“The color line is distinctly drawn by Jehovah himself; it is drawn in nature and in history in such a form as to make it a sin and a crime to undertake to obliterate it. “

– Rev. Benjamin Palmer, 1887

“It is certainly a matter of faith that this sort of slavery in which a man serves his master as his slave, is altogether lawful. This is proved from Holy Scripture…”

Leander, Catholic Theologian, 1692

“Christianity confirms the subordinate position of woman, by allotting to man the headship in plain language and by positive precept. []  But, while conferring on her these priceless blessings, it also enjoins the submission of the wife to the husband, and allots a subordinate position to the whole sex while here on earth. No woman calling herself a Christian, acknowledging her duties as such, can, therefore, consistently deny the obligation of a limited subordination laid upon her by her Lord and His Church.”

Susan F. Cooper, 1870

“According to the biblical creation account, being created by God as male and female pertains to the essence of the human creature. This duality is an essential aspect of what being human is all about, as ordained by God. This very duality as something previously given is what is now disputed. []  But if there is no pre-ordained duality of man and woman in creation, then neither is the family any longer a reality established by creation. Likewise, the child has lost the place he had occupied hitherto and the dignity pertaining to him.”

– Pope Benedict XVI, 2012

In a speech to the Vatican Curia today, Pope Benedict made what is considered to be one of his strongest attacks yet on gay marriage. Over the past few years, the Pope has made known his opposition to homosexual conduct in no uncertain terms, previously describing it as an “objective disorder“. This view has been repeated by numerous representatives of his senior executive team throughout the world.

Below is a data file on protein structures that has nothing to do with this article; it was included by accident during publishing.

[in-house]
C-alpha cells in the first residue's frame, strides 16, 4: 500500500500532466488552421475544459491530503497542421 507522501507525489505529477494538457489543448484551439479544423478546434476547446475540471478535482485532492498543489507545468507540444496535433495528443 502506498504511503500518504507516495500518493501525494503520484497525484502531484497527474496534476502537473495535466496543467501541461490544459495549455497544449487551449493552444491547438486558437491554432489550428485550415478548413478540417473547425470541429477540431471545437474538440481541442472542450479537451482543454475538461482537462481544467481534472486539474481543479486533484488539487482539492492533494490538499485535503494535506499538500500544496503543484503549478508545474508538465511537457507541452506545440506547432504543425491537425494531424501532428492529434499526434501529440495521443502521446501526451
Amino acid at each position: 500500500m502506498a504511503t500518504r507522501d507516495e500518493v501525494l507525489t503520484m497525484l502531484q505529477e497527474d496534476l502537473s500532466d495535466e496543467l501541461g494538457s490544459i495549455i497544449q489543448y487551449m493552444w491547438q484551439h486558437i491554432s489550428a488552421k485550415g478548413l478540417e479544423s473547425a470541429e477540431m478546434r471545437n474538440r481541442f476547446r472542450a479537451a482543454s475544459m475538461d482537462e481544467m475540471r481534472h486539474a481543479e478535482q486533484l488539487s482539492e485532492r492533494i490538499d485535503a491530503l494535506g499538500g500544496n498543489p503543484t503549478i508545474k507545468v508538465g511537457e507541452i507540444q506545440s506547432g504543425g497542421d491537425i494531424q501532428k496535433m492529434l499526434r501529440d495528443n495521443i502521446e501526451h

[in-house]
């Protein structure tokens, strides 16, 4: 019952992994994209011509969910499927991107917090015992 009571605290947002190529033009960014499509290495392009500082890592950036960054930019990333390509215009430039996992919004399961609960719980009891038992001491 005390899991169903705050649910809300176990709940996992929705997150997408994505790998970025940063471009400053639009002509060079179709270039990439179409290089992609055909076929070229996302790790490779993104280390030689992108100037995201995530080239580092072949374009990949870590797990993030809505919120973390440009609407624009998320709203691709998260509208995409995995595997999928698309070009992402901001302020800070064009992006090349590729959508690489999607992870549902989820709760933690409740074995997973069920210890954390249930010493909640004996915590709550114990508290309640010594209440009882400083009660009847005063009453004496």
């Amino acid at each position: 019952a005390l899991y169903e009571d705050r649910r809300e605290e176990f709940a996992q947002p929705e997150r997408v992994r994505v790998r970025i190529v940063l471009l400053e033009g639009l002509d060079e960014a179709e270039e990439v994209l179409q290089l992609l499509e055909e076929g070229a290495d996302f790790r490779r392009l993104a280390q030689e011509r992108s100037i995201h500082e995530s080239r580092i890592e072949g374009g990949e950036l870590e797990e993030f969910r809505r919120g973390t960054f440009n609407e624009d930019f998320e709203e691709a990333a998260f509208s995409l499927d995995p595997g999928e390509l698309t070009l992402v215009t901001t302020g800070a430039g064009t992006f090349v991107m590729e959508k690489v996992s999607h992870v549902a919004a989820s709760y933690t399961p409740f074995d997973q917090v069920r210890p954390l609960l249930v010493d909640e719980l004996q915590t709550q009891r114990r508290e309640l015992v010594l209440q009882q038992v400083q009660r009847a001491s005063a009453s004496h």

A few days before, the news came through of a major breakthrough in the Philippines. After years of opposition by the Catholic Church, women in this country are now one small step away from government subsidised contraception and the right to family planning choices previously only available to those who could afford it.

Around the same time, Catholic bishops in Ireland came out forcefully against government plans to introduce abortion legislation in 2013. Even though most commentators expect the legislation to be restrictive and limited – merely clarifying the conditions by which a termination can be conducted in a medical context – it didn’t stop some more hysterical bishops announcing the onset of a “culture of death” in Ireland.

The Church’s priority does not seem to be common human compassion, nor the alleviation of poverty, nor the highlighting of injustice, nor calling the powerful to account. No. Instead the Church is preoccupied by the imposition of an absolute, unbending version of morality. Having no regard to the inevitable complexities and contradictions at the extremes, the Catholic Church shows itself to lack compassion. Its moral stance has become an immoral one, imposing suffering where alleviation is possible. By choosing not to accept reality, it has lost touch with common humanity.